A pang of desolation runs through me during that spasm of glad-handing at Mass called the Kiss of Peace. The High-Five of Peace, as often as not. All the Rotarian hand-shaking, wigwagging, and waving toward every possible compass point makes me lonely. Congregants two generations removed from Woodstock have taken to raising that old two-fingered, tie-dyed peace sign. The sight of it dispirits me. (Who was it who said that the Sixties, like the poor, will be with us always?)
What the hubbub brings to mind is not the pax tecum , an eschatological promise to a community linked by the same faith and the same love. Continue Reading
Identity politics, a cancer on the body politic, is corrosive in the arts as well. All the more disconcerting, then, to find Christian artists recycling a self-indulgent pose similar to that used earlier by gay, black and women artists. Last week’s On the Square
column about Fuller Seminary’s Art Immersion project laments “the difficulty of being a theist in the art world.” No such difficulty exists; it is a manufactured complaint.
However appealing to a religious audience, the rhetoric of marginalization is, at best, an overstatement; at worst, dishonest. Continue Reading
Speaking of angels, there is this rendering of St. Michael from the gifted Daniel Mitsui :
Mitsui promises a new St. Michael, again as a samurai, later in the year. Below is St. Raphael, carrying his attributes, a staff—bamboo, this time—and a fish. Most likely a carp. (In Japanese culture the carp is a symbol of resolve, of strength in adversity. Perseverance is a desired quality in boys; hence, the carp is a popular design on boys’ kimonos.)
[Thanks to Mike Walsh, MM, for the link.] Continue Reading
Last week’s joint dedication of Vatican City by Popes Francis and Benedict to Michael the Archangel, our defender in endless battle, brought angels to mind. While they are an integral part of our cultural history—some would say mythology—they have little purchase on contemporary Christian life, theology or spirituality. Once liturgical prayer to St. Michael was made voluntary, it slipped altogether out of the prayers after Mass.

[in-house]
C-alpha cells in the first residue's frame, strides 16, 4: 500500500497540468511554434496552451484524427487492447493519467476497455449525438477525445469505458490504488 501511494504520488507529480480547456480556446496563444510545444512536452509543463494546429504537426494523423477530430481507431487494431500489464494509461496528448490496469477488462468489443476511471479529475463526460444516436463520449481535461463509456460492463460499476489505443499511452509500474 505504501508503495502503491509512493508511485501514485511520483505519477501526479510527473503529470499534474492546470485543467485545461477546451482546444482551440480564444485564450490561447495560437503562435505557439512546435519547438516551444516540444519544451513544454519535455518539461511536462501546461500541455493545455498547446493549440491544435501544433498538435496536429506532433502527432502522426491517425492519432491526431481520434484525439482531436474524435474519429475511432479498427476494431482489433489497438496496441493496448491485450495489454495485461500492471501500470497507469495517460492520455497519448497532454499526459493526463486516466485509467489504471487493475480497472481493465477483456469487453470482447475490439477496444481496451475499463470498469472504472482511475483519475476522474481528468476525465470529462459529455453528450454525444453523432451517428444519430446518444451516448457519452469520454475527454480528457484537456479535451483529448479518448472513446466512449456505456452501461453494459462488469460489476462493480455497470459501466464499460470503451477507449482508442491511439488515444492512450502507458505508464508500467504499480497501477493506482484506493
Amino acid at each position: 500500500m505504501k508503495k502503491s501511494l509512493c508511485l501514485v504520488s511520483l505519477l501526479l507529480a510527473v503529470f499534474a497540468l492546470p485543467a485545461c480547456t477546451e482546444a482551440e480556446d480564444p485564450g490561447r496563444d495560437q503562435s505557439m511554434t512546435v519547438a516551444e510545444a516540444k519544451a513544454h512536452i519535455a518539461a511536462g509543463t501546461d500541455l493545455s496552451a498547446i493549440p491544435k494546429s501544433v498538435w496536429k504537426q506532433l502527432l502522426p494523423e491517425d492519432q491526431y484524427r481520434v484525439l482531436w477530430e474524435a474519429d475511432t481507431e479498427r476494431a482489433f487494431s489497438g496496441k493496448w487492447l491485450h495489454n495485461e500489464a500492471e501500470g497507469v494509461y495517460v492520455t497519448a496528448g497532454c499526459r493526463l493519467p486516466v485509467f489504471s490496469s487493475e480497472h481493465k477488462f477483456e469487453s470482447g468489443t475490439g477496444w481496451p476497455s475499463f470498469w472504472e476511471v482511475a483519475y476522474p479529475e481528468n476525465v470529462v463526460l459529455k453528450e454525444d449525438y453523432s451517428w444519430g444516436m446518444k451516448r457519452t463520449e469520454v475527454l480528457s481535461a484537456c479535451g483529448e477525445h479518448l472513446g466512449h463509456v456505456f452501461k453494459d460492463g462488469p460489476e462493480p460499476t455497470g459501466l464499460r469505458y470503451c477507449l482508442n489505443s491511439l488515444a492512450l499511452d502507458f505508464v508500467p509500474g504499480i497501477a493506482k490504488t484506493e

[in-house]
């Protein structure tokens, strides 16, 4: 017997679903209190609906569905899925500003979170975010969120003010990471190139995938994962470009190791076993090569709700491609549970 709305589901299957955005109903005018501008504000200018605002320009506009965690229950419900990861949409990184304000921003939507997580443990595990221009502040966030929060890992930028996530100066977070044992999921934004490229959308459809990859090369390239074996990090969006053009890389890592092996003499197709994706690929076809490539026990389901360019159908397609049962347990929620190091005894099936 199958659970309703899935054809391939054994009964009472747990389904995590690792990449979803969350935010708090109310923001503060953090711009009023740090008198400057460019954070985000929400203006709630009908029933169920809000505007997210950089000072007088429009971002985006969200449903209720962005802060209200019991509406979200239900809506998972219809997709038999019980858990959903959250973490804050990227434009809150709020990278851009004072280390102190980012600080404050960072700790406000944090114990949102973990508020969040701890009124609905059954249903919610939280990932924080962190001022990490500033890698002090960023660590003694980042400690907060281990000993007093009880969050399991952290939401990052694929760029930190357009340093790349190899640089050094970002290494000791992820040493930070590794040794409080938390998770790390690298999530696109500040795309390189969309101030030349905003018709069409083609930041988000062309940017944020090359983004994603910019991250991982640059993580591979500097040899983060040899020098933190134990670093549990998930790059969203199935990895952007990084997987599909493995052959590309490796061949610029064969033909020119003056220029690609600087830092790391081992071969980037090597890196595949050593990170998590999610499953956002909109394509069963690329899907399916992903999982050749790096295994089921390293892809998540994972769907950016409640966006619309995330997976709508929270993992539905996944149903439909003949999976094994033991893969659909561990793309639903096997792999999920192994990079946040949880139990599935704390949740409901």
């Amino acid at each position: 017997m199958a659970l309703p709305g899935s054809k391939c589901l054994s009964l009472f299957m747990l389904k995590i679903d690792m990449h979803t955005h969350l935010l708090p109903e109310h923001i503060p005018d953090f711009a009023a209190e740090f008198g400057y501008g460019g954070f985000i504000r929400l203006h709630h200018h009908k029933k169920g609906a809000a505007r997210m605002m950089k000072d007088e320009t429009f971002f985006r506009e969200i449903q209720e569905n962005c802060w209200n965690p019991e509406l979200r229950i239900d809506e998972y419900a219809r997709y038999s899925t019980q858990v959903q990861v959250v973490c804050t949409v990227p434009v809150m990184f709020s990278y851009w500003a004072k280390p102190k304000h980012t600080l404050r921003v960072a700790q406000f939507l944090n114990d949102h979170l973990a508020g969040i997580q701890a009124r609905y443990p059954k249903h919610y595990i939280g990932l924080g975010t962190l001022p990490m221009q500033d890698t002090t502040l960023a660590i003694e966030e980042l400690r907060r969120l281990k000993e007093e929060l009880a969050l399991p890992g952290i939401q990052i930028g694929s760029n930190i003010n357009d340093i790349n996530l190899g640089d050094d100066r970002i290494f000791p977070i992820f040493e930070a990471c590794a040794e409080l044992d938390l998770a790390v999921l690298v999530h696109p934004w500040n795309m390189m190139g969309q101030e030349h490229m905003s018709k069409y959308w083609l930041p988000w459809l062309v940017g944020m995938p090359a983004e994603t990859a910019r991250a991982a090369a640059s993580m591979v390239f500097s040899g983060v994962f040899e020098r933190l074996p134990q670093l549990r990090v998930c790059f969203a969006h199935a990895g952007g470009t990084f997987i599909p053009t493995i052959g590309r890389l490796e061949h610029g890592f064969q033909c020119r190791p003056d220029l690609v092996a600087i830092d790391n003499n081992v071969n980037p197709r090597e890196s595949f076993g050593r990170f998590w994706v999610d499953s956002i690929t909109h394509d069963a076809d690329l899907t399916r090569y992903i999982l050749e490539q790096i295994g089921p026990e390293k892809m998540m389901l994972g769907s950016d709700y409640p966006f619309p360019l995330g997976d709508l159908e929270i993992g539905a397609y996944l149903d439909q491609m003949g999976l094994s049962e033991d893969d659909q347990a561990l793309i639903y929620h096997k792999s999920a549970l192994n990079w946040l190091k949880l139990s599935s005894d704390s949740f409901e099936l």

The same has happened to that sweet staple of children’s culture:
Angel of God
My guardian dear
To Whom God’s love
Commits me here
Ever this day
Be at my side
To light and guard
To rule and guide. Continue Reading
It is an odd thing, this culture of blogging. I am still not fully at home with it.
The very word blog makes me wince. It is an ungainly term, ugly to look at on the page and even uglier to hear spoken. Gelatinous. The word comes dangerously close to blob . If I had to pick a visual correlative for the term, it could only be this:
Somewhere in the pudding of phonetic associations, is blah and blab . Worse, frog —as Emily Dickinson used the word:
How public, like a frog
To tell your name the livelong day
To an admiring bog! Continue Reading